The modernization may even improve mobility of the U.S. Navy. Since completion of the USS Essex class of aircraft carriers at the end of WWII, aircraft carriers have been too wide to transit the canal. This will no longer be a problem after adding new channels 180 feet wide.

The expanded canal is expected to open in April 2015, The original canal opened in 1914, a bit more than a century earlier. 

Saturday, January 12, 2013

Ways To Learn

"There are three kinds of men. The one that learns by reading. The few who learn by observation. The rest of them have to pee on the electric fence for themselves."

Will Rogers

I put the climate change deniers in the third category. And also the sea level rise deniers. 

Scratch The Platinum Coin Idea

“Neither the Treasury Department nor the Federal Reserve believes that the law can or should be used to facilitate the production of platinum coins for the purpose of avoiding an increase in the debt limit,” a spokesman for the US Treasury said today.

No detailed explanation was provided.

Economist Tim Duy explains, in essence, that the reason is not that the scheme wouldn't work - the reason not to do it is that it would.

Duy explains: "Bottom Line: The platinum coin idea was ultimately doomed to failure because neither the Federal Reserve nor the Treasury could allow for even the remote possibility it might be successful. Its success would not just alter the political dynamic by removing the the debt ceiling as a threat. The success of a platinum coin would fundamentally alter the conventional wisdom about the proper separation of fiscal and monetary policy and the need to control the debt immediately."

The explanation is a little complicated, but Duy spells it out here. In essence, when interest rates are at zero and the monetary authority can't make them any lower and the economy persistently stagnates, there is NO DIFFERENCE between money and debt. And there is no reason to feel any urgency about reducing debt right NOW, NOW, NOW.

Pay no attention to the man behind the curtain.

Friday, January 11, 2013

Long Live The Hogettes!

The Hogettes have retired! Long Live the Hogettes.


It has been three decades. Thirty years ago the Washington Redskins' front line was christened "The Hogs," in honor of their blue-collar dedication to effective blocking, getting their snouts down in the mud if necessary.

ESPN's web site reports, "The group of male fans who have cheered on the Washington Redskins for three decades while wearing dresses, floppy hats and pig snouts announced Friday that the group is retiring."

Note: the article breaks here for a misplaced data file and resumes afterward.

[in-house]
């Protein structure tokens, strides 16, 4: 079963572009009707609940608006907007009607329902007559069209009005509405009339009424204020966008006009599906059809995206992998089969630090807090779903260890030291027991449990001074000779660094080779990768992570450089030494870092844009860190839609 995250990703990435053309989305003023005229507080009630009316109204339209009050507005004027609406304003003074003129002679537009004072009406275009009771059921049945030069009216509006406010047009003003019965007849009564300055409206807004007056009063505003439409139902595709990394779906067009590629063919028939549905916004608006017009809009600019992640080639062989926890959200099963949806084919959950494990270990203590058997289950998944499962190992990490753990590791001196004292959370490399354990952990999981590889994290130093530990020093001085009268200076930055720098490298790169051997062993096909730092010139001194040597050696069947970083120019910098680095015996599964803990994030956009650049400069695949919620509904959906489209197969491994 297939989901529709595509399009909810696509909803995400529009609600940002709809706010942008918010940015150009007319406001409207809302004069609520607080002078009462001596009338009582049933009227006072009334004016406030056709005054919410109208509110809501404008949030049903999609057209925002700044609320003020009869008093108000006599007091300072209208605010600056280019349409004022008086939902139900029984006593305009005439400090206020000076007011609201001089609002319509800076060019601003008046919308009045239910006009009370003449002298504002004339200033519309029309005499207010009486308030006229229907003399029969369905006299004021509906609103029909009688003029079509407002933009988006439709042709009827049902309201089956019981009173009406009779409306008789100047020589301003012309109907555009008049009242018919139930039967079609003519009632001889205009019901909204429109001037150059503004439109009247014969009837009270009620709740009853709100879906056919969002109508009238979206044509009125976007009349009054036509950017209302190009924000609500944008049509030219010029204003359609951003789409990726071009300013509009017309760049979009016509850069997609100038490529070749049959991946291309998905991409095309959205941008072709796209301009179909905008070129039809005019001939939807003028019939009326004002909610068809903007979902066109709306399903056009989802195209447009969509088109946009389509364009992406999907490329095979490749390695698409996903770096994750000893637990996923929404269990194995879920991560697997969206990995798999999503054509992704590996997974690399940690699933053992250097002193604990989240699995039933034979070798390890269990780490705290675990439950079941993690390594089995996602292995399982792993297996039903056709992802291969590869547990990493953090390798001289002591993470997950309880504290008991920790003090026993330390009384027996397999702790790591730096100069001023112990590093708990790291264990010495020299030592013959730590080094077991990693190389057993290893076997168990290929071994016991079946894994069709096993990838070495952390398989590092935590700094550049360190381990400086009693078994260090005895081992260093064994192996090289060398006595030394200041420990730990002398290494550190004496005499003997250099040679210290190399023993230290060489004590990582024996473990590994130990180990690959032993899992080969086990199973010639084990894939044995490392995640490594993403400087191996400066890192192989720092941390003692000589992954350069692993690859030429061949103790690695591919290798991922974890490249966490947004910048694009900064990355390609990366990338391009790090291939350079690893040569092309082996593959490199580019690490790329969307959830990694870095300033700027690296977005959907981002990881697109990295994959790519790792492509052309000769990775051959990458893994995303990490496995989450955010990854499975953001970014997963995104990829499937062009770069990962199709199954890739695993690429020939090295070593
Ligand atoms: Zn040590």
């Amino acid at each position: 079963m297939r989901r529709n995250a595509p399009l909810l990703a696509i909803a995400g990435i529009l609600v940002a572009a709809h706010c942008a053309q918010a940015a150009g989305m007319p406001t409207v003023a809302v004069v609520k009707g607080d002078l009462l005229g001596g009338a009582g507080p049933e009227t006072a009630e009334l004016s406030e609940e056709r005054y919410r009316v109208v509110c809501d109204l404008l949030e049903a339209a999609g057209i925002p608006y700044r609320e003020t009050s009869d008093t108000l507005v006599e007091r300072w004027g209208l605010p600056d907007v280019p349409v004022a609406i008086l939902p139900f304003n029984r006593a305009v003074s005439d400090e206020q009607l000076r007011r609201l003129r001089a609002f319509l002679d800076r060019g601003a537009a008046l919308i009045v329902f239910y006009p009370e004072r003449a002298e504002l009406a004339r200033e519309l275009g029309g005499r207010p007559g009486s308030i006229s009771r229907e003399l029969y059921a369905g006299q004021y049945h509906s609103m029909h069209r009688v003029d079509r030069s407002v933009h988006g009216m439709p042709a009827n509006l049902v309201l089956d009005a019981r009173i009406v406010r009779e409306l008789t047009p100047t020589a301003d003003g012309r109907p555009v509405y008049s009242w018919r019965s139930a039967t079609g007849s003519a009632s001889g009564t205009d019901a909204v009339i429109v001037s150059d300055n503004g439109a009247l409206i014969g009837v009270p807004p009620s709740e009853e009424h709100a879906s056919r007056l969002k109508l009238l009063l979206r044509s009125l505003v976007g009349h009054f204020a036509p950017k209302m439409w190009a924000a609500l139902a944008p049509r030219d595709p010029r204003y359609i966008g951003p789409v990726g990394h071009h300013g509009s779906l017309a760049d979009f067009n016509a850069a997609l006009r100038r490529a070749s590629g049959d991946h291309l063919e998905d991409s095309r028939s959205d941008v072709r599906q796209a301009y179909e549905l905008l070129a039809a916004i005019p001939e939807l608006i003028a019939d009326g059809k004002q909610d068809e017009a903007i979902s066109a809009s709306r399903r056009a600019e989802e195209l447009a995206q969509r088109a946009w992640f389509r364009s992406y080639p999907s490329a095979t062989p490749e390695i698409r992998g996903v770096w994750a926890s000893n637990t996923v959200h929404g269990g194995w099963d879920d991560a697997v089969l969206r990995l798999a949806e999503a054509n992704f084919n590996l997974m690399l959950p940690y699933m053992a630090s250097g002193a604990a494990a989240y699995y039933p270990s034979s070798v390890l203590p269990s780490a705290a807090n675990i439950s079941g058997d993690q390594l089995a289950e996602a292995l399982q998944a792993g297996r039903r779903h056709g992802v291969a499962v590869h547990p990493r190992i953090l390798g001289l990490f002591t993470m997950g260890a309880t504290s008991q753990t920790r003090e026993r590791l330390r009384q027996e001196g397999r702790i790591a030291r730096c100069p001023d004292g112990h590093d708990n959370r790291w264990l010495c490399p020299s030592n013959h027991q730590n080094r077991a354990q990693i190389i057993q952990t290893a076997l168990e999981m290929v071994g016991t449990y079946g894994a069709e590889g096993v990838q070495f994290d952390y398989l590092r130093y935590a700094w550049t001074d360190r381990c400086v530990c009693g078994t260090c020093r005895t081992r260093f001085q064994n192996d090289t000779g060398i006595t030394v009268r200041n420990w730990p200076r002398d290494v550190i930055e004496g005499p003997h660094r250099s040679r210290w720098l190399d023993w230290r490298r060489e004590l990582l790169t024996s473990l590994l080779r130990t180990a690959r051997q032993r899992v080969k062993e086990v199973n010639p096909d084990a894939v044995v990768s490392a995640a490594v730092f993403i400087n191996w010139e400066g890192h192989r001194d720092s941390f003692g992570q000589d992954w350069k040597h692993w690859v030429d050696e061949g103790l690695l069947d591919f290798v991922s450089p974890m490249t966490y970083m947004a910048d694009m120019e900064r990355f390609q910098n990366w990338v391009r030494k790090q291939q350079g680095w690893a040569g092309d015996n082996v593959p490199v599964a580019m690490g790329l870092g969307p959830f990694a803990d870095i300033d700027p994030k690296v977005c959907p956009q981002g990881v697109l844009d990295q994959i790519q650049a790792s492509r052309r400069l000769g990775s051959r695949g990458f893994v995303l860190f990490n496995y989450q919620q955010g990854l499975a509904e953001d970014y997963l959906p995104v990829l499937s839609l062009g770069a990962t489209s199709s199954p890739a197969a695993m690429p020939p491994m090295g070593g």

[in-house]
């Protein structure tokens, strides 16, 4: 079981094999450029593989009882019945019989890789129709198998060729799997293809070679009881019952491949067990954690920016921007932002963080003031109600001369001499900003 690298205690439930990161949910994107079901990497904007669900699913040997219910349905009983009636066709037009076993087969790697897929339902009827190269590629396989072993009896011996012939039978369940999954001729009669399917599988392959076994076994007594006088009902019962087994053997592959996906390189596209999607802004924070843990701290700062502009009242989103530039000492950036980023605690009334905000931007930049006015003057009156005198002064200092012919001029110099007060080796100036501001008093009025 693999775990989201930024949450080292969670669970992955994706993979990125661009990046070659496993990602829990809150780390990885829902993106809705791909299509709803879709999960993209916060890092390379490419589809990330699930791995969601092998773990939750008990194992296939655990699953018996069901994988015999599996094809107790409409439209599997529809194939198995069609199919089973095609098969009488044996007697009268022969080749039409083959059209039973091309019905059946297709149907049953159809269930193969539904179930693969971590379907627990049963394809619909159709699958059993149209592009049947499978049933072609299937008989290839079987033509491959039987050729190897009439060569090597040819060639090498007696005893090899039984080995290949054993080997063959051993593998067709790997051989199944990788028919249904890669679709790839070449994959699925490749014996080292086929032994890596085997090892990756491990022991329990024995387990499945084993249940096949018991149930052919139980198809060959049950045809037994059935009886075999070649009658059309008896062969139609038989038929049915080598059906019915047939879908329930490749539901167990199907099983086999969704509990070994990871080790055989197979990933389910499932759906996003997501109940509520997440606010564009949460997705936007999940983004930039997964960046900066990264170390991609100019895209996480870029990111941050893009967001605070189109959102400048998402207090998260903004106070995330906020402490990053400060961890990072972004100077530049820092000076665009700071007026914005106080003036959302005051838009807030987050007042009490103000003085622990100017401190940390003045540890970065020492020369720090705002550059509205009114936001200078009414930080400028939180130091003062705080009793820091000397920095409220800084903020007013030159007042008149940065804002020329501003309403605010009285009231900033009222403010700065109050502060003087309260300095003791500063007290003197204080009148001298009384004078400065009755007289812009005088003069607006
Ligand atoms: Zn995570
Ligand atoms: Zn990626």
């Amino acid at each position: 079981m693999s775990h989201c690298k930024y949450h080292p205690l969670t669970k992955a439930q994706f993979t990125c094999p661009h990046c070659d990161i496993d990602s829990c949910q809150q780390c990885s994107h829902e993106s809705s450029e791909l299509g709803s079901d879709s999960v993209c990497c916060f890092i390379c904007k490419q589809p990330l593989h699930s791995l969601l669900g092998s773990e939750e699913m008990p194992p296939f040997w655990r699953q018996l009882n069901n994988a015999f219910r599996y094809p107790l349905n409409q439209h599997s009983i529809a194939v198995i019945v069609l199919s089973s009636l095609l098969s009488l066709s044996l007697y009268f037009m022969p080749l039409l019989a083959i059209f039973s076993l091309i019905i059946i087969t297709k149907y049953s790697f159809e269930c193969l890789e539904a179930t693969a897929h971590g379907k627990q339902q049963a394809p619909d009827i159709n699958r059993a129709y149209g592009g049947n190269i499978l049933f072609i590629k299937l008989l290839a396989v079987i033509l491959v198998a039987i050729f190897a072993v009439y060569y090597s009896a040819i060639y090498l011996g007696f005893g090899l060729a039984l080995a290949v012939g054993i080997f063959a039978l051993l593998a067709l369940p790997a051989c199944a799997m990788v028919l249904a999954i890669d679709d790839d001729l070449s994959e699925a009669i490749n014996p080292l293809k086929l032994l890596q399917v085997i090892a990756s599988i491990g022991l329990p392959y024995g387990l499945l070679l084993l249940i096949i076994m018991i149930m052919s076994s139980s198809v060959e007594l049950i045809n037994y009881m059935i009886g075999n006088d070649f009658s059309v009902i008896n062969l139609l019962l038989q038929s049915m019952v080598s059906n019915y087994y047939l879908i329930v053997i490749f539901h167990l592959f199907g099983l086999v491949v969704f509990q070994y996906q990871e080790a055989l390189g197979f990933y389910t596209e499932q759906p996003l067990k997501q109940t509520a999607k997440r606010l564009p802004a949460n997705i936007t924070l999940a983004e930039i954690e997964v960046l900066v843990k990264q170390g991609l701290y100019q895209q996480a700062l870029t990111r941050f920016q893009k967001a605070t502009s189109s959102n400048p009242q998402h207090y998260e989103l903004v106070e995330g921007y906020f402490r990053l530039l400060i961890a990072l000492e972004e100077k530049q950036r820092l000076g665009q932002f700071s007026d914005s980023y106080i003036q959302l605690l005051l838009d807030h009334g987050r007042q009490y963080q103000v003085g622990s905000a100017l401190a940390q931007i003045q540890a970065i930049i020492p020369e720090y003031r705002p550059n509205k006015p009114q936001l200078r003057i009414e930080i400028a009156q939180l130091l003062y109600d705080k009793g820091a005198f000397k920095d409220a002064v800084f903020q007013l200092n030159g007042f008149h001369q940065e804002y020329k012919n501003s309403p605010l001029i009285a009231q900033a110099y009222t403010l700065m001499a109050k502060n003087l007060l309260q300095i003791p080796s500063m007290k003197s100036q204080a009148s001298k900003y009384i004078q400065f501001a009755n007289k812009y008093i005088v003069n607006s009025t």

The whole story is here on the Hogettes' web site. 

To put the story in perspective, when the Hogettes were organized, there was no web and no web sites.

For that matter, hardly a fan is now alive who remembers that famous day and year.

Mile 181: Fourth Anniversary

I just noticed that today, January 11, 2013, is the fourth anniversary of my first post on Mile 181.

In January, 2009, I was beginning my second year as a Town commissioner.

I had by then been accused of conspiring in secret with other commissioners to modify town ordinances, most notably the noise ordinance. In fact, I had been scrupulous in discussing any public issue with other commissioners one at a time, rather than with two or more. The open meetings act plainly precluded negotiating with enough other commissioners to constitute a majority. So I didn't do that.

It occurred to me that nothing in the Open Meetings Act prevented me from making my positions on issues known to the public at large. I decided that a blog might be a good way to do that.

I started my blog in January, 2009. Here is my first post, explaining my take on the noise problem and my approach to solving it.

In the end, the Board of Commissioners passed a noise ordinance containing a measurable, objective standard. I would have liked it to be a bit more stringent, but when doing the people's business, you have to persuade a majority of the governing body to vote your way. Sometimes that requires more trimming of sails than one might prefer, but compromise is the price of success and the greatest challenge.

I make no apologies for the ordinance.

The ordinance is probably the main reason I wasn't reelected.

I note that subsequent Boards of Commissioners haven't repealed the ordinance.

I also note that I now have occasional readers on every continent. 

Thursday, January 10, 2013

Campaign Expenses - Nothing New

Politics has become so expensive that it takes a lot of money even to be defeated.

Will Rogers

Debt Ceiling Blather

We got by the "fiscal cliff" without too much damage, though I think the agreement between the administration and the Republicans is damaging enough under the circumstances. The recovery is not yet self sustaining and any reduction in aggregate demand will not help. Right now we need more, not less government spending.